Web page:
Do we really understand the nature of salvation?

Slogans to awaken the Church

Sayings about world missionary evangelism that stir hearts and move people to action

"A congregation that is not deeply and earnestly involved in the worldwide proclamation of the gospel does not understand the nature of salvation." -- Ted Engstrom, former head of Youth for Christ and World Vision International

Jumping out at me from Ted Engstrom's words is the phrase "deeply and earnestly involved." For me, those words raise questions like:

From time to time, I hear people describe their congregation's involvement in world missionary evangelism as simply, "We always pay our budgets." Things like intercessory prayer support or encouraging children and youth to get involved or providing needed emotional support for missionaries serving on foreign fields do not seem to be on those people's radar.

For them, world missions support is apparently only about sending some money. Furthermore, the way they say "we pay our budgets" sometimes sounds like they view money given to world evangelism as a "tax" levied by the denomination. "We pay our budgets" gives me the impression that they are neither deeply nor earnestly involved in the worldwide proclamation of the gospel.

Others, when asked about their church's global involvement, will mention mission trips taken by small groups in their congregation. However, if sending a few members overseas for ten days a year is all they are doing, can it be said that they are "deeply and earnestly involved"?

I've heard people in new church plants explain that it is too early in their congregation's history for them to think about the worldwide proclamation of the gospel. "We'll get to it eventually," they say.

Engstrom, who was head of Youth for Christ and then World Vision, would likely respond to that by saying, "If involvement in world evangelism is an option your church hopes to add in the distant future, you really do not understand the nature of salvation."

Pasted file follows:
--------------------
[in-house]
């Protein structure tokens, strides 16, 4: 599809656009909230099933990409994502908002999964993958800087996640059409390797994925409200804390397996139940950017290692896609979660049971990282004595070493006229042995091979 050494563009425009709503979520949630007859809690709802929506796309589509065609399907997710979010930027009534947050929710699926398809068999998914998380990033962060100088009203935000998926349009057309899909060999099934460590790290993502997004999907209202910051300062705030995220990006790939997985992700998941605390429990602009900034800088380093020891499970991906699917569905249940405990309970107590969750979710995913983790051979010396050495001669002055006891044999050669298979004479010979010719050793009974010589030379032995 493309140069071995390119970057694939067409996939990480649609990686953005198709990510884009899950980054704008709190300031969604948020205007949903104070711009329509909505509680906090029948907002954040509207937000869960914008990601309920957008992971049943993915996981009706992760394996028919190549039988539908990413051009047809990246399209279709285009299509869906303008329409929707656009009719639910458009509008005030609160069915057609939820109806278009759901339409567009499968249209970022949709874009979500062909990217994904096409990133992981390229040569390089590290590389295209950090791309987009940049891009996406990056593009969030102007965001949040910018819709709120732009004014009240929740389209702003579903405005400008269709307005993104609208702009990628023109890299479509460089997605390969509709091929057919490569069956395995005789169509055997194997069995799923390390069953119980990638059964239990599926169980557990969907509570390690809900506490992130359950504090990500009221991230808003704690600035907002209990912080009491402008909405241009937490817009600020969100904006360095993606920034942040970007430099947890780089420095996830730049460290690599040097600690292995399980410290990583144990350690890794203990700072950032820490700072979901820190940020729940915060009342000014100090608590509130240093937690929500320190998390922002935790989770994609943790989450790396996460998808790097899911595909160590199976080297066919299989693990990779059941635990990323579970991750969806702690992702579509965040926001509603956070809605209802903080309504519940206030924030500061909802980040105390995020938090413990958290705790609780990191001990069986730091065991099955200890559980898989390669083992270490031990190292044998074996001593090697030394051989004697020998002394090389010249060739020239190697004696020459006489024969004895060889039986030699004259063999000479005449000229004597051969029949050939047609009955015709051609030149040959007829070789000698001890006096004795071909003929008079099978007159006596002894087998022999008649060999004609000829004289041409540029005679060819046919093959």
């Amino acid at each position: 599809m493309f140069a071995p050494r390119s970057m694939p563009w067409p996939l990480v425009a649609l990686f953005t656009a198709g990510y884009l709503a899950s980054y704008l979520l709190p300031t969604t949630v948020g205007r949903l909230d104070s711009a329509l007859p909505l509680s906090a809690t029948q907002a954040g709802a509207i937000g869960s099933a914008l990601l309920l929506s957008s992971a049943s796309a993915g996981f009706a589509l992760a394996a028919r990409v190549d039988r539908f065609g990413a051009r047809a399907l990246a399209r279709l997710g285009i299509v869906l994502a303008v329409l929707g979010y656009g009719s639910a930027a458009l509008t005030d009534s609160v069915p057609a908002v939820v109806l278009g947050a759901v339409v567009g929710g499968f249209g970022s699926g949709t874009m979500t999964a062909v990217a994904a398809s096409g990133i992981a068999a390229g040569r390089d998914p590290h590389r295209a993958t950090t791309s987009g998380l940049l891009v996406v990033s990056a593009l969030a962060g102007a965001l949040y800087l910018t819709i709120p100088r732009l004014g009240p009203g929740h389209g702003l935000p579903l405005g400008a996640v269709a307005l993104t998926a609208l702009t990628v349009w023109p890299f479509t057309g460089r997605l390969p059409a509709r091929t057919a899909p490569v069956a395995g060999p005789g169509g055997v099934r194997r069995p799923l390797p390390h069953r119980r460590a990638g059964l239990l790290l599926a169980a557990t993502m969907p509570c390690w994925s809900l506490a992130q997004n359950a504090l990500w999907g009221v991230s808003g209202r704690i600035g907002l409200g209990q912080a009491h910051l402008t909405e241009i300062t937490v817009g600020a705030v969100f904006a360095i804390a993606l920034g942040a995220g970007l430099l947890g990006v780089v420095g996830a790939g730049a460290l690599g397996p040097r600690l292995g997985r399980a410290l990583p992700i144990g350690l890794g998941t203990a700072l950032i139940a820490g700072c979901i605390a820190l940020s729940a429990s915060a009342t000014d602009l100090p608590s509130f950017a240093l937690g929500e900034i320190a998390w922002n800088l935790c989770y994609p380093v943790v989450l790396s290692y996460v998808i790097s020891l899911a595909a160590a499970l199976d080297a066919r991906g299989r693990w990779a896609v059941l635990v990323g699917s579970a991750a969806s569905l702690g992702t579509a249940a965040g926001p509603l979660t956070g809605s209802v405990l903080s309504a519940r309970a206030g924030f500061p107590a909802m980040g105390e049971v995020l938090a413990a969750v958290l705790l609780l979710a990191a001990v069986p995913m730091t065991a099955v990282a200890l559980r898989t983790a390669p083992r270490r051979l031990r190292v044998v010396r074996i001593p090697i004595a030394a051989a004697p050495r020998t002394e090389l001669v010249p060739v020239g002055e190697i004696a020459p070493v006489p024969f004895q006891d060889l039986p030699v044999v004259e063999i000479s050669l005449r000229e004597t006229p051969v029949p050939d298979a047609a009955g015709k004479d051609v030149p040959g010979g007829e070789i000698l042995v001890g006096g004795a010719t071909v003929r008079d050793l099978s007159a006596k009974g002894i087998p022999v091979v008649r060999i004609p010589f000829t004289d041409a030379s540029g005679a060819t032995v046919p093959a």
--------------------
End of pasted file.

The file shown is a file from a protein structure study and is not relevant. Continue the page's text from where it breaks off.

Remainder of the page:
I've known others who say, "We are called to evangelize right here in our neighborhood. This is where we are fulfilling the Great Commission."

To that, I think Engstrom would respond, "The lost people in your immediate neighborhood need to hear the Gospel, but if you are only concerned about them and no one else in the world, you do not understand the nature of salvation."

Deeply and earnestly. Key words. Do they characterize my church's global involvement? Do those words characterize my own involvement?

Discussion questions

  1. Can you think of a congregation that you would describe as "deeply and earnestly involved" in world missionary evangelism?
  2. Why can it be said that a narrow focus on evangelizing one's immediate neighborhood reflects an incomplete understanding of the nature of salvation?
  3. What are some ways churches can support world missions beyond financial contributions, and why is this important for truly being "deeply and earnestly involved"?
  4. Does a church sending a few members overseas for short mission trips qualify as being "deeply and earnestly involved" in world evangelism? Why or why not?
  5. How can individuals assess their own involvement in global evangelism (praying, giving, sending, mobilizing or going) and take steps to become more deeply and earnestly involved?

    -- Howard Culbertson,

What does "deeply and earnestly involved" mean?

To be deeply and earnestly involved in something is to immerse oneself fully and passionately in a particular activity, cause, or pursuit. It goes beyond mere engagement; it's a profound commitment that stems from genuine interest, dedication, and a sense of purpose. When people are deeply and earnestly involved, they invest not only their time and energy but also their heart and soul into whatever they are pursuing. It often entails a willingness to persevere through challenges, to learn and grow, and to contribute meaningfully to the endeavor at hand. Being deeply and earnestly involved in something fosters a sense of fulfillment, satisfaction, and connection, as it allows individuals to align themselves with what they truly value and believe in.


The nature of salvation indeed speaks volumes about the importance of world evangelism. To begin with, Christ's Great Commision highlights the imperative of evangelism as a means to share the message of salvation with people worldwide. Moreover, the concept of salvation often entails a transformation of individuals and communities, leading to spiritual growth, reconciliation, and redemption. By supporting world evangelism, believers can extend the opportunity for such transformation to all people, irrespective of their cultural, social, or geographical backgrounds. In short, the nature of salvation underscores the urgency and necessity of world evangelism.

More on world missions for you